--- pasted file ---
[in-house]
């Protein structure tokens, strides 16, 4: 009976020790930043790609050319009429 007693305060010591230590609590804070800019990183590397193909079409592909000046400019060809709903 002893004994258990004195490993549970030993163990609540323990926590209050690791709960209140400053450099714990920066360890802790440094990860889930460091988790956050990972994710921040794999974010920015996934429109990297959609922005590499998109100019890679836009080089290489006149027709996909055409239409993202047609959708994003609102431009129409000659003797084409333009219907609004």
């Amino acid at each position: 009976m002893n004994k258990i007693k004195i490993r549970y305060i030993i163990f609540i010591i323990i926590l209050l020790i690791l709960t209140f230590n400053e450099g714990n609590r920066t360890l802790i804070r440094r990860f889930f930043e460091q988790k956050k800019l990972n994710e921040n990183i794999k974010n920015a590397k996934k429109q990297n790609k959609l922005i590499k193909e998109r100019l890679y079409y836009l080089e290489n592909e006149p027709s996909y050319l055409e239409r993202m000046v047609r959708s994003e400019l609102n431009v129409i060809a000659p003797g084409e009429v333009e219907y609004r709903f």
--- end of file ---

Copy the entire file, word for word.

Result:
[in-house]
């Protein structure tokens, strides 16, 4: 009976020790930043790609050319009429 007693305060010591230590609590804070800019990183590397193909079409592909000046400019060809709903 002893004994258990004195490993549970030993163990609540323990926590209050690791709960209140400053450099714990920066360890802790440094990860889930460091988790956050990972994710921040794999974010920015996934429109990297959609922005590499998109100019890679836009080089290489006149027709996909055409239409993202047609959708994003609102431009129409000659003797084409333009219907609004």
């Amino acid at each position: 009976m002893n004994k258990i007693k004195i490993r549970y305060i030993i163990f609540i010591i323990i926590l209050l020790i690791l709960t209140f230590n400053e450099g714990n609590r920066t360890l802790i804070r440094r990860f889930f930043e460091q988790k956050k800019l990972n994710e921040n990183i794999k974010n920015a590397k996934k429109q990297n790609k959609l922005i590499k193909e998109r100019l890679y079409y836009l080089e290489n592909e006149p027709s996909y050319l055409e239409r993202m000046v047609r959708s994003e400019l609102n431009v129409i060809a000659p003797g084409e009429v333009e219907y609004r709903f």